Pic of the Week 9/2/22
“Holmes Creek Canyon”
Location: Caprock Canyons State Park, TX
Date taken: 8/12/22
Oh, it has been WAAAAYYY too long since my last camping trip. During the summer months, I rarely do any camping…at least in Texas that is. But since I haven’t gone anywhere colder, there has been very little camping done this summer. If I am going to go out and brave the heat, it needs to be in a area that will result in good photography or hiking. Someplace a little farther away. Maybe a home away from home, where the official Texas state bison herd roam? I am talking of one of my favorite weekend getaway sites in west Texas, Caprock Canyons State Park.
I have had numerous visits to Caprock Canyons over the years, but almost always I have not timed it right with conditions. I’m either greeted to open empty skies or blotted out by thick low-lying clouds. For whatever reason, I just can’t seem to get good light while out there. This trip was no exception, but this lack of photogenic conditions in a photogenic area makes it more of a challenge to find a good photograph. Thankfully, there is plenty to explore at the park.
Ashlee and I would be camping along the bluffs of the Little Red River. I don’t need to tell you we were both excited to get out of Wichita Falls and into the rugged west Texas canyonlands. When we arrived on site, we first decided to scope out our shooting location for sunset. I would be targeting the cliffs along Holmes Creek Canyon. I have visited this area before and shot a unique photo of the milky way galaxy rising above the horseshoe-shaped bend in the creek. With a full moon expected shortly after sunset, I didn’t have any definite plans to shoot the milky way. I was, however, interested in capturing some close ups of the canyon at sunset.
The hike to the canyon overlook isn’t far from the parking area. After we parked at the Honey Flat Campground parking lot, we started looking for the Canyon Spur Trail. This sandy trail connects to the Canyon Rim Loop and would lead us to the overlook. From the overlook we would look down into Holmes Creek and look across to the fascinating canyon formations. Since we arrived on location early, I had plenty of time to scout out multiple compositions. The only problem was deciding which to shoot first. My attention was on the pyramid-shaped rocks hugging the creek across the canyon. Previous floods and rains have carved through the soft sandstone to form the deltoid and triangular cliffs of the canyon. I turned back to the west to see no clouds on the horizon. Looks like I’d be breaking out the telephoto lens.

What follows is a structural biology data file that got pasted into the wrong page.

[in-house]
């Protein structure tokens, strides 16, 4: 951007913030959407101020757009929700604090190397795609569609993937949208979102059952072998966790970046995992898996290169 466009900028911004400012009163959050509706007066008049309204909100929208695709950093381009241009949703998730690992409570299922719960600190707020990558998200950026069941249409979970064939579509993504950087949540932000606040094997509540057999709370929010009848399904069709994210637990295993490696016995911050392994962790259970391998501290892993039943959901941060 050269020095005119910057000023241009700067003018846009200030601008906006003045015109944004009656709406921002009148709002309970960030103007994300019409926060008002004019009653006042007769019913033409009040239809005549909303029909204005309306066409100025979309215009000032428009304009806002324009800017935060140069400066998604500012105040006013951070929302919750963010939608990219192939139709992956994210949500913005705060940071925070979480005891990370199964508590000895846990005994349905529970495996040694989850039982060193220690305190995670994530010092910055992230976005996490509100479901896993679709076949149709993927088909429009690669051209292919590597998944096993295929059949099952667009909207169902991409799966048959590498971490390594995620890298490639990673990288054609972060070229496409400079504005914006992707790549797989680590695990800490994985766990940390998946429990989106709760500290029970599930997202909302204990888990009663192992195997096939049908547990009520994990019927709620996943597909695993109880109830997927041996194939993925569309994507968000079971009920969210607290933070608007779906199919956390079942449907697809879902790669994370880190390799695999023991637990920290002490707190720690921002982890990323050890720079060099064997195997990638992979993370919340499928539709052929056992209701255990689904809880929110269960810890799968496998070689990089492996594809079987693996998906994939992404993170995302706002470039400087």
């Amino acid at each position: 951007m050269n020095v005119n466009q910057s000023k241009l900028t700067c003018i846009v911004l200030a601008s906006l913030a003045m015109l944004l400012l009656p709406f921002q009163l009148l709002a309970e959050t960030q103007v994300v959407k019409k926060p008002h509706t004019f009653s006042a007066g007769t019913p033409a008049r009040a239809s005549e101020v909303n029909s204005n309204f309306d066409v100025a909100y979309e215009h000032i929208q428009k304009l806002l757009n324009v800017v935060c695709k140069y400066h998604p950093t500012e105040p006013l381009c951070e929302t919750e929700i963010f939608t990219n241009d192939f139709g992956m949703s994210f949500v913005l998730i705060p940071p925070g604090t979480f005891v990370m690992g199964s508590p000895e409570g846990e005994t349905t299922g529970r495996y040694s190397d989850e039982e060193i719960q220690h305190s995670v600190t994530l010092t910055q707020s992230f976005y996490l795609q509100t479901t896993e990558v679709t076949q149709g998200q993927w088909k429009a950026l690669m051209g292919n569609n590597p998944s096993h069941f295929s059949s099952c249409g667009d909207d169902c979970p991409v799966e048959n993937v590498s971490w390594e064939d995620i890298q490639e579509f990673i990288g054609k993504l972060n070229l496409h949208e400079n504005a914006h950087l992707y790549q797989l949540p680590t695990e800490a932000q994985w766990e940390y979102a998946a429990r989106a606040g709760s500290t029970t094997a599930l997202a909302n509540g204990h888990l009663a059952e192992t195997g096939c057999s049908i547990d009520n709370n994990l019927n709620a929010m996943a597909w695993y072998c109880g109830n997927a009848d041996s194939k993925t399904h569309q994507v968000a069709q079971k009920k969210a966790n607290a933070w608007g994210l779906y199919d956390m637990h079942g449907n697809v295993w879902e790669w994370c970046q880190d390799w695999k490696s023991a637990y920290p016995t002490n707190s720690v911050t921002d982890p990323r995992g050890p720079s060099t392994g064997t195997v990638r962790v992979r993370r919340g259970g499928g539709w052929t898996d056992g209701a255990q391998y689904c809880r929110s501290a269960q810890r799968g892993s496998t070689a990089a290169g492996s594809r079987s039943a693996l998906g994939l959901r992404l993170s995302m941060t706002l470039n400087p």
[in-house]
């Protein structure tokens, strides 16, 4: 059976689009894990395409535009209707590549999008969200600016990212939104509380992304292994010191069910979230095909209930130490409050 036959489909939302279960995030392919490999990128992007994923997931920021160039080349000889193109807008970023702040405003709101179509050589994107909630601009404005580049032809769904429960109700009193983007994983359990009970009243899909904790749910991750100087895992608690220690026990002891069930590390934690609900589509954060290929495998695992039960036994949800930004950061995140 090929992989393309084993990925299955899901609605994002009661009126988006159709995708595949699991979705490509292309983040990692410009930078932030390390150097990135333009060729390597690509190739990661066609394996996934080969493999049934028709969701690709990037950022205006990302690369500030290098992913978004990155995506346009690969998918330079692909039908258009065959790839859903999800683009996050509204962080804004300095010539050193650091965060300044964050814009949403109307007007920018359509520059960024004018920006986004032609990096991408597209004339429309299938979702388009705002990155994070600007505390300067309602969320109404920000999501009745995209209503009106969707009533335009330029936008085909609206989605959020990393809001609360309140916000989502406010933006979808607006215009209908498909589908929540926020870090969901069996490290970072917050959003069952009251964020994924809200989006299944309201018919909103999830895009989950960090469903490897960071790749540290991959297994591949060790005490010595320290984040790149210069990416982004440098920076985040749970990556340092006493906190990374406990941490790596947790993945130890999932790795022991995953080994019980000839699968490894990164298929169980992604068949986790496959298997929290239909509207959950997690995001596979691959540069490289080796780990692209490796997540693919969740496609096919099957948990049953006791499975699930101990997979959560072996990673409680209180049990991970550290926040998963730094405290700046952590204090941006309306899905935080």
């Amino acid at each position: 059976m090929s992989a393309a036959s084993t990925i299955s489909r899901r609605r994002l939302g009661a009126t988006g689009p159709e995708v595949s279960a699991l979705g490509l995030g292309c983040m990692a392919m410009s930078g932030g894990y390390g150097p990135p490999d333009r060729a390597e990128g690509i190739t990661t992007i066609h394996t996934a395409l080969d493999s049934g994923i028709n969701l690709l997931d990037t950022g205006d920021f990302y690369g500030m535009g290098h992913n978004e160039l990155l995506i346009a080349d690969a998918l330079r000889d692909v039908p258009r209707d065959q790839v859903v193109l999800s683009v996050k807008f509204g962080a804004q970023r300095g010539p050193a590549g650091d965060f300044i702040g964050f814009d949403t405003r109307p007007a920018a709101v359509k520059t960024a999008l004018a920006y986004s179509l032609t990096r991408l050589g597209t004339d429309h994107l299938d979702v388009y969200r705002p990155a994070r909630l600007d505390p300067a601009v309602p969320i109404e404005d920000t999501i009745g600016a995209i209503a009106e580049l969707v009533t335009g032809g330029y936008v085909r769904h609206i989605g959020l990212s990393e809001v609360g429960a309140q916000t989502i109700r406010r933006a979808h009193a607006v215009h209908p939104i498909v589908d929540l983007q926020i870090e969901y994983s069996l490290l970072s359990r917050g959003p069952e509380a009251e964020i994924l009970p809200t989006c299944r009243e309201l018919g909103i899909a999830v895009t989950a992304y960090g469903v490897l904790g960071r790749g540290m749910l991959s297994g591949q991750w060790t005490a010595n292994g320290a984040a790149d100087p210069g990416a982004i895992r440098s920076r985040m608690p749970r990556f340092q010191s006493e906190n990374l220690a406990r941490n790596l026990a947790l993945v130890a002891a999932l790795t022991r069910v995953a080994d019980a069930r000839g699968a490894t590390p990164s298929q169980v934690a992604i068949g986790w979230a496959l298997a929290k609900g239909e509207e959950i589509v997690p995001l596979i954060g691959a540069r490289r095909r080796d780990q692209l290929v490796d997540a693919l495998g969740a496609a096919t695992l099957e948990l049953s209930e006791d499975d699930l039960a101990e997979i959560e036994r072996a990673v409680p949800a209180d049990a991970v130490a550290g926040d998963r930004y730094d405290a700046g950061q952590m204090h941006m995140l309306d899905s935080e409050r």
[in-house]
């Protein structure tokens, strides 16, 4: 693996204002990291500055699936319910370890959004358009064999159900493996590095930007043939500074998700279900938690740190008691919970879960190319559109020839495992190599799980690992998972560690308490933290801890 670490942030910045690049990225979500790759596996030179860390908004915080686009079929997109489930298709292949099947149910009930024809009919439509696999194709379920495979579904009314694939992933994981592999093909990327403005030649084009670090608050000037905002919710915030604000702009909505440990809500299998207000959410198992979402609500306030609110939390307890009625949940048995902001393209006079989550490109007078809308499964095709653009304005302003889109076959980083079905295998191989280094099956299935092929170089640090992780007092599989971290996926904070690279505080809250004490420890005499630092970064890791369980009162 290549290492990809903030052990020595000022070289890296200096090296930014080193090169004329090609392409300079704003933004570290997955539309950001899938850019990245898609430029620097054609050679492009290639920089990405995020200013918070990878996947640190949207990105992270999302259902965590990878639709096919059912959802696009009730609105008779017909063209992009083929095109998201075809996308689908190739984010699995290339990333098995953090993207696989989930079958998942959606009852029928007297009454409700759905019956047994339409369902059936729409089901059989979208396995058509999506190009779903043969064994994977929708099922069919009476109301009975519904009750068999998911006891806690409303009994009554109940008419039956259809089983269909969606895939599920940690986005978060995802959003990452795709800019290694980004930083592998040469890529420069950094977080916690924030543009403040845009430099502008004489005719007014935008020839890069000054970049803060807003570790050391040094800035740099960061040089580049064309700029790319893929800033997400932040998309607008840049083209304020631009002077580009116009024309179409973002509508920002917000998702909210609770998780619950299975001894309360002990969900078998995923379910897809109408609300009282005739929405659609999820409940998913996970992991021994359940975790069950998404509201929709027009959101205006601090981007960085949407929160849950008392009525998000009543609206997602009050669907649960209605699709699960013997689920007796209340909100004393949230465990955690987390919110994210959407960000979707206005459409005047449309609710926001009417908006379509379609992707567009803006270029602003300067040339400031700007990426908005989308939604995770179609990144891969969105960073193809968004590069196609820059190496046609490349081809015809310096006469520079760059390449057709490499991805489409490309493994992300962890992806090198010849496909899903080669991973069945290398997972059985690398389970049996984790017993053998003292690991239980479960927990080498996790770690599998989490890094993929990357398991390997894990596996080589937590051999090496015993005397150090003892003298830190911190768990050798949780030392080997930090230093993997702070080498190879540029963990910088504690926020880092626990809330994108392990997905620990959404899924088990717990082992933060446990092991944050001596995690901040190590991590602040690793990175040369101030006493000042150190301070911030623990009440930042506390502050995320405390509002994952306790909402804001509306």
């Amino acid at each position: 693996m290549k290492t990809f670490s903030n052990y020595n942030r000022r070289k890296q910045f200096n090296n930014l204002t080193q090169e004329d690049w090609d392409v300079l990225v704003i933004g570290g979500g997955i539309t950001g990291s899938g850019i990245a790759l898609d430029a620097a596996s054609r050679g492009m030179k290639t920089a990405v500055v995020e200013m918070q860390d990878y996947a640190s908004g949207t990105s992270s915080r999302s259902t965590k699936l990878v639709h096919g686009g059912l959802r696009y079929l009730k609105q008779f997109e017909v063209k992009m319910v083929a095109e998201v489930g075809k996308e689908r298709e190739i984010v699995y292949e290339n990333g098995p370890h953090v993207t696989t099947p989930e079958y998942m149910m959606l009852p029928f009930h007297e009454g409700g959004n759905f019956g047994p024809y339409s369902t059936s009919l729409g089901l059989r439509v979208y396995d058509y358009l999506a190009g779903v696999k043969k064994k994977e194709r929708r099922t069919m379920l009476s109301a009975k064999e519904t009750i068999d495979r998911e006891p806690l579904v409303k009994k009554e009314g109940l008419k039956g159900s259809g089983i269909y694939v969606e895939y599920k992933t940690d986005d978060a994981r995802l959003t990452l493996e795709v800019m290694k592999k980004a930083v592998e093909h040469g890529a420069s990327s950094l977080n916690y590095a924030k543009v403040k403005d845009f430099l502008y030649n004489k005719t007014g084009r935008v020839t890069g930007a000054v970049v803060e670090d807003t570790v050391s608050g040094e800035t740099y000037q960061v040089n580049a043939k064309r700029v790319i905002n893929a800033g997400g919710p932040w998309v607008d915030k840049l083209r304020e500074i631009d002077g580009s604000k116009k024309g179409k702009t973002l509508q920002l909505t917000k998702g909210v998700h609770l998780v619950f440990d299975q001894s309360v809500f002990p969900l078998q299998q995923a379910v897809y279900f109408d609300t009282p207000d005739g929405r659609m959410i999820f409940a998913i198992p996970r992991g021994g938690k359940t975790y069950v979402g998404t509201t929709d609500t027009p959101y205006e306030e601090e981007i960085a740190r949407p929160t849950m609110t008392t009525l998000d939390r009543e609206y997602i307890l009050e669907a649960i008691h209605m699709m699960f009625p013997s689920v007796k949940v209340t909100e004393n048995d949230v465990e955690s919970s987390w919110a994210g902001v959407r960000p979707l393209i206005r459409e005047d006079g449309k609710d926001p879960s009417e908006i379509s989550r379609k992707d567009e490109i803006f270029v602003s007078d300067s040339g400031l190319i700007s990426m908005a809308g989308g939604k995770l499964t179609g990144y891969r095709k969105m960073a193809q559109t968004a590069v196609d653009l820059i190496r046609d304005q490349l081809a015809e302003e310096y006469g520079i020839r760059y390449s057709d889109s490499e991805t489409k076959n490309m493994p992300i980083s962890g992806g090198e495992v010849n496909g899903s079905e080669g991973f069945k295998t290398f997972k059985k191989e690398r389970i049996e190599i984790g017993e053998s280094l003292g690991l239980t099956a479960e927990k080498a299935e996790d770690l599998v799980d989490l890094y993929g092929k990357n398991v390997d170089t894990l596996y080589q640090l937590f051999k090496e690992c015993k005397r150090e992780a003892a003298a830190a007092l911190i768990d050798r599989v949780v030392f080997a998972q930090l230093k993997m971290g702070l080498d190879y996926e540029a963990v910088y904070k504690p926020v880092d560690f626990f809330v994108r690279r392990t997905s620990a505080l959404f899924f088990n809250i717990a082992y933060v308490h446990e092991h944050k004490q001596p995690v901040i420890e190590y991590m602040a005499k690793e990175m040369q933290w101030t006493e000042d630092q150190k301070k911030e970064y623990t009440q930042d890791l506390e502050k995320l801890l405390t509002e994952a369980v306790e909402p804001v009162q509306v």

"No sky is better than a bad sky." I’ve said this many times before and after inspecting my subject, I chose to exclude the sky from my image. Instead, I would focus on the shapes and textures of the canyon. Walking along the rim, I could see dead cottonwood trees in the creek bed below. Their bleached trunks and branches were gleaming in the late afternoon sun. I found an attractive set of these dead trees to use as anchor points and leading lines in my shot. Once the sun sank below the top of the canyon, the trees would be covered in the shadows. Their bright scraggly bodies would really stand out against the darker rock of the canyon. I had locked in my composition and now it was time to get ready for sunset.
Shadows began to slowly creep into the canyon as the sun started to fall. The cottonwood trees remained poised and stoic as the shadows overcame them. The last rays of sunlight blasted the tops of the cliffs in a beautiful orange glow. Hues of gold, orange, vermillion, scarlet, and magenta spilled across the east rim of the canyon. It reminded me of a sunset I captured on the North Rim of Grand Canyon National Park several years ago. I tried to time it just right, so the light lined up with one of the geologic layer edges of the cliffs. This made their transition even more apparent. As you follow the cliffs down to the creek you go farther and farther back in geological time.
The pointy summits of the cliffs began to fan out into the ribbon, curtain, and skirt formations so associated with west Texas canyons. Each of these cliffs create lines that lead the eye through the photo down into the creek and back up the cliff tops. I made sure to carefully compose the photo taking note of the live cottonwood in the bottom left and the far right. This creates a really nice bookend to the whole image and balances the composition as a whole. Although, I didn’t get any spectacular clouds in the image, but I still think I captured the peak of sunset in one of my favorite places to shoot. There are a few more images from this trip that I will be sharing in the coming weeks. Meanwhile, I’ll keep watching the weather models and hoping the autumn temperatures come real soon.